Plumbing fixture shipments will increase but at a slower rate.

Plumbing wholesalers and manufacturers should have a lot to smile about in 2000. Continued growth in construction and remodeling is projected, although it may be at a slower rate.

Shipments of plumbing fixtures in 2000 are expected to increase almost 3%, down from 1999's 7% increase, according to the Commerce Department and Cahners Economics. As a result, aggregate construction market performance is predicted to remain positive in 2000 and through 2001 but slow down each year, according to FMI Corp., a consulting firm.

Plumbing fixture shipments were predicted to increase about 1% in 1999 but reached almost 7%. That figure includes fixtures shipped for the residential construction market, which grew 9% in 1999, and is expected to remain stable in 2000, according to FMI. New housing starts are expected to be down about 7%. Most of the drop should be in the lower end of the housing scale, which means the dollar value of new single-family home construction will not drop as steeply as the percentage. Multifamily construction will grow only 3% in 2000 compared with the 11% growth it experienced in 1999.

"We expect to see a slight slowdown or evening out on the residential side as we go forward into 2000," said Mark Gold, vice president/marketing at Price Pfister, adding that higher interest rates may slow down new construction.

Delta Faucet Co.'s projections for 2000 agree with the 2.7% increase projected by the Commerce Department, said Fred Barendt, director/marketing services, adding that the company met its projection of about a 4.5% increase for 1999.

Ron Grabski, vice president/marketing at Gerber Plumbing Fixtures Corp., said business was good in 1999 but not as good as for some other companies.

"We faced price pressure on toilets and vitreous china," he said. "We sold as many as we thought we would but not at as high a price as hoped."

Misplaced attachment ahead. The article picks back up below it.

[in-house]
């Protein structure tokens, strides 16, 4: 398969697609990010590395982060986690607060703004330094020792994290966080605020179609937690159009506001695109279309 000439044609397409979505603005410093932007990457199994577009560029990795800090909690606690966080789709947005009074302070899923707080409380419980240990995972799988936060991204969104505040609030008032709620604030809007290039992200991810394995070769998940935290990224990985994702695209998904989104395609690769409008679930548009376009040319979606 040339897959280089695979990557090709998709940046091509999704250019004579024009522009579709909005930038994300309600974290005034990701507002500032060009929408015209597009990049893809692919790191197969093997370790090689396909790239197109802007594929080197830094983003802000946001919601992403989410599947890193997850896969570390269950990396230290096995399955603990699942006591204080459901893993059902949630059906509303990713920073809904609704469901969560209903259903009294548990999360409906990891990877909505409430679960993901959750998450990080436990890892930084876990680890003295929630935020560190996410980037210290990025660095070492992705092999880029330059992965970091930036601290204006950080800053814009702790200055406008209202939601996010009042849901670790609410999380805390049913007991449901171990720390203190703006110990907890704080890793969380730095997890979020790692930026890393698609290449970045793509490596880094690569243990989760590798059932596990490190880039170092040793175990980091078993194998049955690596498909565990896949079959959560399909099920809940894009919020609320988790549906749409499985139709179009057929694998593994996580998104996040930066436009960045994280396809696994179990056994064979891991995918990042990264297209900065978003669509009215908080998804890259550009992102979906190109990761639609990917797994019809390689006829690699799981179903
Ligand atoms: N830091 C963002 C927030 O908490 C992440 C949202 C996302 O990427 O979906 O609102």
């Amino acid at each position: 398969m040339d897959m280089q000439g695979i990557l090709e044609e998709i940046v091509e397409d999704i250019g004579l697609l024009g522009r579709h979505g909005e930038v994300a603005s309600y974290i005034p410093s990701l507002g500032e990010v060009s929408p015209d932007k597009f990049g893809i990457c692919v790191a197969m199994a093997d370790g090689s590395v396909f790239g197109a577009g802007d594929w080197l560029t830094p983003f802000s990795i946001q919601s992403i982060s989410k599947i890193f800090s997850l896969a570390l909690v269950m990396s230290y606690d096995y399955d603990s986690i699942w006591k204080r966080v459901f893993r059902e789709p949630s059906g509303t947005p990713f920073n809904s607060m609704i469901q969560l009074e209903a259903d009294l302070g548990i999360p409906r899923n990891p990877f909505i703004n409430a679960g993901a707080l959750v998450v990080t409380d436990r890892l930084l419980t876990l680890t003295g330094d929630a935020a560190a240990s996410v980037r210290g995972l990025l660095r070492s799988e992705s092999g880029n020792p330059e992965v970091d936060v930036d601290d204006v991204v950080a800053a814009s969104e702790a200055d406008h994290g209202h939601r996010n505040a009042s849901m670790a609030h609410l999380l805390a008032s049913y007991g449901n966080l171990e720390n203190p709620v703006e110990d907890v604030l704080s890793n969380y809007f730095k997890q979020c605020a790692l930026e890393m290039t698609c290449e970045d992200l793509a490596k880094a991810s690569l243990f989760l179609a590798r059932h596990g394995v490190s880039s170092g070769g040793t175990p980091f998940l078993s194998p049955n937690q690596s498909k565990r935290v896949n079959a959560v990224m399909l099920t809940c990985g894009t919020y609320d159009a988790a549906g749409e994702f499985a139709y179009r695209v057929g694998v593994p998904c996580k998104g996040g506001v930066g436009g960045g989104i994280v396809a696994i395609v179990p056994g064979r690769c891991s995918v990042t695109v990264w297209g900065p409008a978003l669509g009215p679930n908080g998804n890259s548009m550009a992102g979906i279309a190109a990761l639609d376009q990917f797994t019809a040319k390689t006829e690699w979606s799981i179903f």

Joe Poehling, president of First Supply Group (Madison, Wis.), said that available business in 1999 exceeded the wholesaler's projections by 5% and predicted that new construction will be even stronger in 2000.

"The construction industry is excellent," he said. "The only limiting factor is quality labor. Contractors are trying to find ways to outsource more and improve efficiency."

"Building out here has been phenomenal," said Mark Vadovich, purchasing manager for Phoenix-based Able Distributing. "We probably did twice what we projected for 1999, and the year 2000 looks strong."

Nonresidential building construction grew by 1% in 1999 and should rebound by growing 4% during 2000, marking an eighth consecutive year of growth. Office construction is predicted to increase 9% or $3.4 billion and hotel construction will rise 9% or by $950 million in 2000, FMI reported. After declining by 5% in 1999, the nonresidential improvement market should increase 3%. Double-digit growth also is expected for water supplies and sewer systems.

Jon Dommisse, national marketing manager for Bradley Corp., a manufacturer of commercial bathroom fixtures and accessories, predicted that nonresidential construction will be strong in 2000 because it is an election year.

"Government officials will support prison and school construction initiatives because they are hot buttons with voters," he said.

Retail growth

Manufacturers predict further growth for the retail segment.

"The retail side of the market is growing and wholesale is not," said Delta's Barendt. "What is changing is where contractors get their products."

Big-box retailers are continuing to grow and in some cases are taking business from smaller retailers, such as hardware stores, said Alan Danenberg, director/marketing services at Elkay Manufacturing Co.

Both Price Pfister's Gold and Delta's Barendt said retailers are capturing more of the small-contractor business. Gold added that the big trend, however, will be the build-it-yourself market, in which aging baby boomers decide they want to improve their home but hire a professional rather than doing it themselves. That translates into an increase not only in purchases of plumbing-related products but in installations, Gold said.

"The plumbing business is healthy," Gold said. "It has a good platform for growth. We expect an environment where everyone can find his own niche and prosper, providing a win/win situation for everyone."